There are age-old perceptions about the consumption of mahua, associating it with deep inebriation, moral laxity and tribal poverty. This perception continues to influence the way the government looks at mahua. There is a ban on the sale of mahua in government-regulated shops in many states as it is neither bottled nor branded.
Rahul Srivastava, an anthropologist who runs Urbz, an action and research collective, has developed projects around forests and habitats, with a special focus on mahua. He believes there is a need to accept that moderate, responsible drinking is both a modern and traditional idea. “Scholars like Jhampan Mookerjee have shown that India has an ancient and deep legacy linked to alcohol, touching sacred dimensions while also being consumed for pleasure,” he says. “It was thanks to dated colonial laws that indigenous spirits were marginalized in favour of international spirits. Perceptions can be changed by spreading knowledge about these traditions and developing a gender- and class-inclusive approach to responsible and moderate drinking.”
The practice of drinking mahua has been tarnished over the centuries by the government and mainstream society. “A lot of conscious work is needed for a healthy economy to emerge around it, which is sensitive to the people who traditionally identify with it,” he adds.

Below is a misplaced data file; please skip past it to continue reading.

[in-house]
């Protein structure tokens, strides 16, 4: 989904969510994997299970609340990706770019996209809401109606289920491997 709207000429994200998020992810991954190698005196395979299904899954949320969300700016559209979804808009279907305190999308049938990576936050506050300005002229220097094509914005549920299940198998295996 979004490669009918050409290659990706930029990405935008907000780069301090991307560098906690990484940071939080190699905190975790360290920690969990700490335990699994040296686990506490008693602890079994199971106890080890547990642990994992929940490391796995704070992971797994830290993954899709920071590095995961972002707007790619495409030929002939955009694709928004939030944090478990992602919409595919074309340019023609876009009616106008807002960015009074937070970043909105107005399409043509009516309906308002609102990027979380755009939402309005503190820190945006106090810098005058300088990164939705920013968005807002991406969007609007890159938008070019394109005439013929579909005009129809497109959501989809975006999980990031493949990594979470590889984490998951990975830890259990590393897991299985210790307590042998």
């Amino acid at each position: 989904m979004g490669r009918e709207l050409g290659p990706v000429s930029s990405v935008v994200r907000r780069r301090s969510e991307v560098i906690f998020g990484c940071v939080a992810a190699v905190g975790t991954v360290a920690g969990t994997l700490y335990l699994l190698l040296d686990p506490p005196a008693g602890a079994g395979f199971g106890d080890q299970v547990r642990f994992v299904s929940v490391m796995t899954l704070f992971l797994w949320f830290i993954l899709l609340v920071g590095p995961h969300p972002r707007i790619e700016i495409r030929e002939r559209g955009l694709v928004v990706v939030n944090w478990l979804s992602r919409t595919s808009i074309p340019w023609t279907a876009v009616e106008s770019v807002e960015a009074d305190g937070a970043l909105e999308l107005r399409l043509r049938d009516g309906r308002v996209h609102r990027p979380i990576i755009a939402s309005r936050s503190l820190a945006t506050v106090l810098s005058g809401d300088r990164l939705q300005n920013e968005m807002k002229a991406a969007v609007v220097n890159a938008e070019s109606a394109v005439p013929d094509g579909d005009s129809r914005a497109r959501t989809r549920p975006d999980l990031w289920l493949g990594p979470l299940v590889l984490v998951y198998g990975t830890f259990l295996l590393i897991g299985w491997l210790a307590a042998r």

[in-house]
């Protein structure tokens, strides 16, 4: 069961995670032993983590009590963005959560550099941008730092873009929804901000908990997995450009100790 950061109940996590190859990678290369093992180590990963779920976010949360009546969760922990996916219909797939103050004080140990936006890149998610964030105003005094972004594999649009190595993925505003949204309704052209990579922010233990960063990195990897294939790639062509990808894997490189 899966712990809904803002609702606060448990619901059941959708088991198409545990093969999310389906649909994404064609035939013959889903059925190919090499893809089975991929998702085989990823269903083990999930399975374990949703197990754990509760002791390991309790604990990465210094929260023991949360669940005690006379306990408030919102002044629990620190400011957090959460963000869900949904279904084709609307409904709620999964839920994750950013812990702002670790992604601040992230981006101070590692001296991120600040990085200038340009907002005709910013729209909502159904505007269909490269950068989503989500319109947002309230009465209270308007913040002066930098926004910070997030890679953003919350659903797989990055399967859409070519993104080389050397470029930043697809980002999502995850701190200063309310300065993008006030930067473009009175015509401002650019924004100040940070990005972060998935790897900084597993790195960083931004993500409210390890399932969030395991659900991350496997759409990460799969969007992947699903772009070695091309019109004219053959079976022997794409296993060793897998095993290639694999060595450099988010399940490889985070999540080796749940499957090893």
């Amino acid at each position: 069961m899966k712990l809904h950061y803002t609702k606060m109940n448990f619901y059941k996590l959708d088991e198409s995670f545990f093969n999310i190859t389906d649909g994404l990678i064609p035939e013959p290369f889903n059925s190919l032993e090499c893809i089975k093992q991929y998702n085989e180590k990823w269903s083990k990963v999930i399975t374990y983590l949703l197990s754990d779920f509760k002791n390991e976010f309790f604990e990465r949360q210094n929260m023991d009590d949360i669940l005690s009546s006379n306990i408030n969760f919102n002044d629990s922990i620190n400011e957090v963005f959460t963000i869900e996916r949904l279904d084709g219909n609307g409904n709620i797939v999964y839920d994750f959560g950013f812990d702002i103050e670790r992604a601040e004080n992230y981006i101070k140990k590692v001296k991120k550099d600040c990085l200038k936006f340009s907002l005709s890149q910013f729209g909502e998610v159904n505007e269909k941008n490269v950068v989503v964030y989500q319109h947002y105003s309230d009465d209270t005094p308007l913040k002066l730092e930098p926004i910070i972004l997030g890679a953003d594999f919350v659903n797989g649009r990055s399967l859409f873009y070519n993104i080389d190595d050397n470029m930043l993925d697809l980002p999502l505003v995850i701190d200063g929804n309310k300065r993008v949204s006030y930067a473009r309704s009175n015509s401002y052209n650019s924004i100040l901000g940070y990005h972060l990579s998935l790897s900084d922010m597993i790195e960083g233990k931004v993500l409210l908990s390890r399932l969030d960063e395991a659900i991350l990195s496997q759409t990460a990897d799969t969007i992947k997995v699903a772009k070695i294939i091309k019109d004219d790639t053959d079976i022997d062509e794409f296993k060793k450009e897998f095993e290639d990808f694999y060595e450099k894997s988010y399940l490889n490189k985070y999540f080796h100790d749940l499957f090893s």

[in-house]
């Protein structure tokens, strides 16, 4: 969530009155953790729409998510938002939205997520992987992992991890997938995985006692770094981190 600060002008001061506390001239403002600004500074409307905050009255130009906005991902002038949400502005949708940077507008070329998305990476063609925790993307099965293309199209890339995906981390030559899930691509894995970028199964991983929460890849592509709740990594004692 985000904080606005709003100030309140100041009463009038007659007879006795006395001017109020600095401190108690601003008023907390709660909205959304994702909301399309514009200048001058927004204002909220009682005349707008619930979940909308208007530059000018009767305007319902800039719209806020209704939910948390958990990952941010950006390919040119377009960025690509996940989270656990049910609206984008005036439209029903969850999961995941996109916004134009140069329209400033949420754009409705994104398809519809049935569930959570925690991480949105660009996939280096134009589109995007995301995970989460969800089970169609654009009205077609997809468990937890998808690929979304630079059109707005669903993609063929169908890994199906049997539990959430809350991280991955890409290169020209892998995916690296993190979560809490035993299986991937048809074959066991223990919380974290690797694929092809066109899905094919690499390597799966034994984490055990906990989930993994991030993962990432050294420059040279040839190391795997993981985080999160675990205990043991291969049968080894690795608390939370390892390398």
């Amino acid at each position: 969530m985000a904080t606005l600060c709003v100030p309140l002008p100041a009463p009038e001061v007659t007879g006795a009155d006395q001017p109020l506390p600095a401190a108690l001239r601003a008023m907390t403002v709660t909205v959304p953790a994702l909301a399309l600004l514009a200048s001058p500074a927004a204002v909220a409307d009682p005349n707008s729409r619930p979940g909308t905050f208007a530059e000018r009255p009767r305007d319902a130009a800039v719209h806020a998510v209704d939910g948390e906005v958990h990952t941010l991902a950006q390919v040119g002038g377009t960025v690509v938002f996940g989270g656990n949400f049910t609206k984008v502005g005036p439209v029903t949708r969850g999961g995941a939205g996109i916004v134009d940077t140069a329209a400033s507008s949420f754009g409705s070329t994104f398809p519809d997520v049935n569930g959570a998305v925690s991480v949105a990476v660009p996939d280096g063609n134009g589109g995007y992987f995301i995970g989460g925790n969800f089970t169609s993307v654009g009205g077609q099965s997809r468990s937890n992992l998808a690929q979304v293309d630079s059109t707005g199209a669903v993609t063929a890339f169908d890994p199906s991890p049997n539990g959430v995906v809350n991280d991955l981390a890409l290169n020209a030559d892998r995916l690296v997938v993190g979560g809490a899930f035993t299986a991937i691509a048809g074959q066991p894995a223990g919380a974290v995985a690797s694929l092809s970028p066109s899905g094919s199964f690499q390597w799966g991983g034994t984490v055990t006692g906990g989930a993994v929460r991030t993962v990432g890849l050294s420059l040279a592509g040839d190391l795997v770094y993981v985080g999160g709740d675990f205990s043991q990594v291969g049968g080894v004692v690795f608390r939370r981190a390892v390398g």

Yet, eager entrepreneurs believe this liquor, consumed in many parts of the country, already has tremendous potential. In addition, wider exposure to the spirit in different markets could uplift the Adivasi economy. There is also a belief that it could lead to a new kind of tourism, centered on the “mahua experience”. Jeet Singh Arya is the man behind Unexplored Bastar, a travel start-up and social enterprise, who has been working relentlessly for the last four years to draw more visitors to this region, largely perceived as the feared “red” corridor of India. He believes that mahua could have great potential for tourism. “If the state approves the making and sale of the liquor on a larger scale, this could work really well,” he says.